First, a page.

|US7411718 *||Apr 30, 2007||Aug 12, 2008||Angstrom, Inc.||Variable focal length lens and lens array comprising discretely controlled micromirrors|
|US20020018407||Jul 6, 2001||Feb 14, 2002||Hiraku Komoto||Optical pickup device|
|US20020102102||Sep 25, 2001||Aug 1, 2002||Yoji Watanabe||Focal-length adjusting unit for photographing apparatuses|
|US20020135673||Nov 2, 2001||Sep 26, 2002||Favalora Gregg E.||Three-dimensional display systems|
|US20030058520||Feb 8, 2002||Mar 27, 2003||Kyoungsik Yu||Reconfigurable wavelength multiplexers and filters employing micromirror array in a gires-tournois interferometer|
|US20030071125||Sep 9, 2002||Apr 17, 2003||Samsung Electronics Co., Ltd.||Laser scanning unit|
|US20030174234||Apr 13, 2001||Sep 18, 2003||Tetsujiro Kondo||Imaging device and imaging method|
|US20030184843||Dec 19, 2002||Oct 2, 2003||Cidra Corporation||Optical blocking filter having an array of micro-mirrors|
|US20040009683||Jul 3, 2003||Jan 15, 2004||Kabushiki Kaisha Toshiba||Method for connecting electronic device|
|US20040012460||Jan 15, 2003||Jan 22, 2004||Korea Advanced Institute Of Science And Technology||Electromagnetically actuated micromirror actuator and fabrication method thereof|
|US20040021802||Jul 28, 2003||Feb 5, 2004||Kazutora Yoshino||Color 3D image display|
|US20040052180||Mar 28, 2001||Mar 18, 2004||Lg Electronics Inc.||Optical pick-up actuator|
|US20040246362||Jul 29, 2003||Dec 9, 2004||Minolta Co., Ltd.||Taking lens apparatus|
|US20040252958||Jun 10, 2003||Dec 16, 2004||Abu-Ageel Nayef M.||Light guide array, fabrication methods and optical system employing same|
|US20050024736||Aug 13, 2004||Feb 3, 2005||Bakin Dmitry V.||Optical cross-connect switch with telecentric lens and multi-surface optical element|
|US20050057812||Dec 4, 2003||Mar 17, 2005||Raber Peter E.||Variable focus system|
|US20050136663||Dec 19, 2003||Jun 23, 2005||Agency For Science, Technology And Research||Single-crystal-silicon 3D micromirror|
|US20050174625||Mar 24, 2005||Aug 11, 2005||Huibers Andrew G.||Double substrate reflective spatial light modulator with self-limiting micro-mechanical elements|
|US20050180019||Nov 2, 2004||Aug 18, 2005||Cho Gyoung I.||Three-dimensional integral imaging and display system using variable focal length lens|
|US20050212856||Feb 20, 2003||Sep 29, 2005||Stephen Temple||Fluid pumping and droplet deposition apparatus|
|US20050224695||Feb 12, 2004||Oct 13, 2005||Yoshihiro Mushika||Optical sensor|
|US20050225884||Apr 12, 2004||Oct 13, 2005||Gim Dong W||Three-dimensional imaging device|
|US20050231792||Apr 15, 2004||Oct 20, 2005||Christine Alain||Light modulating microdevice|
|US20050264870||Nov 8, 2004||Dec 1, 2005||Angstrom Inc.||Variable focal length lens comprising micromirrors|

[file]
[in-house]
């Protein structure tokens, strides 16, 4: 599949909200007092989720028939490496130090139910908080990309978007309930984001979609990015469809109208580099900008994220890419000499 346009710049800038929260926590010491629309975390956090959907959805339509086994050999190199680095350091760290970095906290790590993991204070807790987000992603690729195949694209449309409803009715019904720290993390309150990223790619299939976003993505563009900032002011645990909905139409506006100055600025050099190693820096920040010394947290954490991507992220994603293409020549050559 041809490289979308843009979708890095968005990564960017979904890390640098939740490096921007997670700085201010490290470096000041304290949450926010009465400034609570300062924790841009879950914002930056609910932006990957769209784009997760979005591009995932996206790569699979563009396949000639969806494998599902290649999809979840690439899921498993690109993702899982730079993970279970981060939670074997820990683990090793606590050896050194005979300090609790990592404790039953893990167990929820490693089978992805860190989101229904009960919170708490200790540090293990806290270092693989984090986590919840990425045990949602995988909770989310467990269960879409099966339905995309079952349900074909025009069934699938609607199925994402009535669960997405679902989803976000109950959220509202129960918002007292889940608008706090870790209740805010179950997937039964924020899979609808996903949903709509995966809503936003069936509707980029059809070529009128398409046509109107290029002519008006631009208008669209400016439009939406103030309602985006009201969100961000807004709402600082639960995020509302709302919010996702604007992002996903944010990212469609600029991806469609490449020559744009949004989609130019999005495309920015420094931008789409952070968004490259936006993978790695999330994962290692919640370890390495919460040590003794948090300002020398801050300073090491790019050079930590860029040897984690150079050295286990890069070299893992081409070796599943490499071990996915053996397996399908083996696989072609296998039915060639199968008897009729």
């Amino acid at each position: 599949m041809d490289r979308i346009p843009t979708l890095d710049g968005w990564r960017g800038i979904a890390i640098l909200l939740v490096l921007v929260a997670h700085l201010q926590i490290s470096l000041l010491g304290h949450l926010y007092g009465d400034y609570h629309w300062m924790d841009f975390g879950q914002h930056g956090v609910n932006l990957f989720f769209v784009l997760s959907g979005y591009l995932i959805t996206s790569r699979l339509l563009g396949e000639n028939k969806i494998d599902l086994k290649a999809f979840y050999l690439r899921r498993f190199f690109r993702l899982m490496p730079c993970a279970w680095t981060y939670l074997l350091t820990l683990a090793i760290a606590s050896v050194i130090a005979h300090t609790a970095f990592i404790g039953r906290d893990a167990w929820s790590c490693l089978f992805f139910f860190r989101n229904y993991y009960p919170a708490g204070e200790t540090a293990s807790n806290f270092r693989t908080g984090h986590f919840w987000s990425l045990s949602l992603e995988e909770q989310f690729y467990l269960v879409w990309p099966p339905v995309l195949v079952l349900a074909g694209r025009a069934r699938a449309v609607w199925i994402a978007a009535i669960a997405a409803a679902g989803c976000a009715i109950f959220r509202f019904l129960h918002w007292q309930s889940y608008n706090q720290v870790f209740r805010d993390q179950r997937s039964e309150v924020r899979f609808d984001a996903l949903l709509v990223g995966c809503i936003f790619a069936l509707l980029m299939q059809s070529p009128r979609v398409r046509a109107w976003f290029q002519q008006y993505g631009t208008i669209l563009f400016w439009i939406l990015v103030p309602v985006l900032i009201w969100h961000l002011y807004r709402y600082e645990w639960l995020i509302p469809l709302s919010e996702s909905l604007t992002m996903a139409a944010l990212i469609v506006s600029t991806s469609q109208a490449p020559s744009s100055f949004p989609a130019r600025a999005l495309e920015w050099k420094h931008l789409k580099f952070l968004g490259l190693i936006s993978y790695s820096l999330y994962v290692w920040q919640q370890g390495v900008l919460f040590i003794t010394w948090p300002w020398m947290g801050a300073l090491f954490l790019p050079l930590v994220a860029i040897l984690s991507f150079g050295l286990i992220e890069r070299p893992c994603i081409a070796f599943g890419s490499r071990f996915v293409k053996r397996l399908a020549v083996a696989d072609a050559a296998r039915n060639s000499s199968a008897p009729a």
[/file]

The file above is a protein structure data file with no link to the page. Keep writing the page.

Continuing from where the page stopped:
|US20060012766||Jul 13, 2004||Jan 19, 2006||Klosner Marc A||Versatile maskless lithography system with multiple resolutions|
|US20060012852||Jul 16, 2004||Jan 19, 2006||Angstrom Inc. & Stereo Display Inc.||Variable focal length lens and lens array comprising discretely controlled micromirrors|
|US20060028709||Aug 9, 2004||Feb 9, 2006||Stereo Display, Inc.||Two-dimensional image projection system|
|US20060187524||Apr 24, 2006||Aug 24, 2006||Micronic Laser Systems Ab||Pattern generator diffractive mirror methods and systems|
|US20060209439||May 11, 2006||Sep 21, 2006||Stereo Display, Inc.||Three-dimensional imaging system|
|US20070064301 *||Oct 16, 2006||Mar 22, 2007||Stereo Display, Inc.||Discretely controlled micromirror with multi-level positions|
|US20080225369 *||Mar 12, 2007||Sep 18, 2008||Stereo Display, Inc.||Discretely controlled micromirror device having multiple motions|
|JP2002288873A||Title not available|
|JPH0843881A||Title not available|
|JPH1169209A||Title not available|
|Citing Patent||Filing date||Publication date||Applicant||Title|
|US9217861 *||Jan 18, 2013||Dec 22, 2015||Imec Vzw||Micro-mirror arrays|
|US20140368920 *||Jan 18, 2013||Dec 18, 2014||Imec Vzw||Micro-Mirror Arrays|
|U.S. Classification||359/855, 359/292, 359/872|
|International Classification||G02B7/182, G02B26/00, G02B5/08|
|Cooperative Classification||G02B26/0841, G09G2310/0221, G09G3/346|
|European Classification||G02B26/08M4E, G09G3/34E6|
|Dec 12, 2006||AS||Assignment|
Owner name: STEREO DISPLAY, INC., CALIFORNIA
Free format text: ASSIGNMENT OF ASSIGNORS INTEREST;ASSIGNORS:KIM, HYE YOUNG;GIM, DONG WOO;SOHN, JIN YOUNG;AND OTHERS;REEL/FRAME:018622/0065
Effective date: 20061212
Owner name: ANGSTROM, INC., KOREA, REPUBLIC OF
Free format text: ASSIGNMENT OF ASSIGNORS INTEREST;ASSIGNORS:KIM, HYE YOUNG;GIM, DONG WOO;SOHN, JIN YOUNG;AND OTHERS;REEL/FRAME:018622/0065
Effective date: 20061212
|Sep 24, 2012||REMI||Maintenance fee reminder mailed|
|Feb 11, 2013||SULP||Surcharge for late payment|
|Feb 11, 2013||FPAY||Fee payment|
Year of fee payment: 4
|Sep 23, 2016||REMI||Maintenance fee reminder mailed|